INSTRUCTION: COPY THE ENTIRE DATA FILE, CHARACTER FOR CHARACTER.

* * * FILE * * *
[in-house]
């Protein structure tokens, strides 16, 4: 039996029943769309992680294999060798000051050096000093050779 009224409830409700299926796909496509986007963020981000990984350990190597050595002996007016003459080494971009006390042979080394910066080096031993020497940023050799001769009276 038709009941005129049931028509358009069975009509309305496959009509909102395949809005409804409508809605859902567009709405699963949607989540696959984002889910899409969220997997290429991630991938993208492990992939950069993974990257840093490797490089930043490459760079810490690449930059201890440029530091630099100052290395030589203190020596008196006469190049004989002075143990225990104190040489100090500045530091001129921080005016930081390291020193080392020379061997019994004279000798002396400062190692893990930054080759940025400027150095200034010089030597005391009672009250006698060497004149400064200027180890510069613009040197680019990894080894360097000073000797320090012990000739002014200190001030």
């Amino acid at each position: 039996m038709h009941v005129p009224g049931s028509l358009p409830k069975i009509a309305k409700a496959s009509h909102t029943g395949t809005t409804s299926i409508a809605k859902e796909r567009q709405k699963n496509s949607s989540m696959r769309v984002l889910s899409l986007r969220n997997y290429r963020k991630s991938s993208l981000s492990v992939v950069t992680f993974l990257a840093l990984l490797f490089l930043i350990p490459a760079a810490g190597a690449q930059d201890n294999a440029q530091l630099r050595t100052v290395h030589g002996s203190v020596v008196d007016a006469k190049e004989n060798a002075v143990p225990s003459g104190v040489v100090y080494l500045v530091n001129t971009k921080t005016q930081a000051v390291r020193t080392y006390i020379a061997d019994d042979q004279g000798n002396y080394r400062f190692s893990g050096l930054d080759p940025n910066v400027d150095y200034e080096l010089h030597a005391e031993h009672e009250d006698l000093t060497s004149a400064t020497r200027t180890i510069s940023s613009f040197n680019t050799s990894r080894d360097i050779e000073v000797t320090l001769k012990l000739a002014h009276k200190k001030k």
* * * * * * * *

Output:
[in-house]
């Protein structure tokens, strides 16, 4: 039996029943769309992680294999060798000051050096000093050779 009224409830409700299926796909496509986007963020981000990984350990190597050595002996007016003459080494971009006390042979080394910066080096031993020497940023050799001769009276 038709009941005129049931028509358009069975009509309305496959009509909102395949809005409804409508809605859902567009709405699963949607989540696959984002889910899409969220997997290429991630991938993208492990992939950069993974990257840093490797490089930043490459760079810490690449930059201890440029530091630099100052290395030589203190020596008196006469190049004989002075143990225990104190040489100090500045530091001129921080005016930081390291020193080392020379061997019994004279000798002396400062190692893990930054080759940025400027150095200034010089030597005391009672009250006698060497004149400064200027180890510069613009040197680019990894080894360097000073000797320090012990000739002014200190001030």
């Amino acid at each position: 039996m038709h009941v005129p009224g049931s028509l358009p409830k069975i009509a309305k409700a496959s009509h909102t029943g395949t809005t409804s299926i409508a809605k859902e796909r567009q709405k699963n496509s949607s989540m696959r769309v984002l889910s899409l986007r969220n997997y290429r963020k991630s991938s993208l981000s492990v992939v950069t992680f993974l990257a840093l990984l490797f490089l930043i350990p490459a760079a810490g190597a690449q930059d201890n294999a440029q530091l630099r050595t100052v290395h030589g002996s203190v020596v008196d007016a006469k190049e004989n060798a002075v143990p225990s003459g104190v040489v100090y080494l500045v530091n001129t971009k921080t005016q930081a000051v390291r020193t080392y006390i020379a061997d019994d042979q004279g000798n002396y080394r400062f190692s893990g050096l930054d080759p940025n910066v400027d150095y200034e080096l010089h030597a005391e031993h009672e009250d006698l000093t060497s004149a400064t020497r200027t180890i510069s940023s613009f040197n680019t050799s990894r080894d360097i050779e000073v000797t320090l001769k012990l000739a002014h009276k200190k001030k």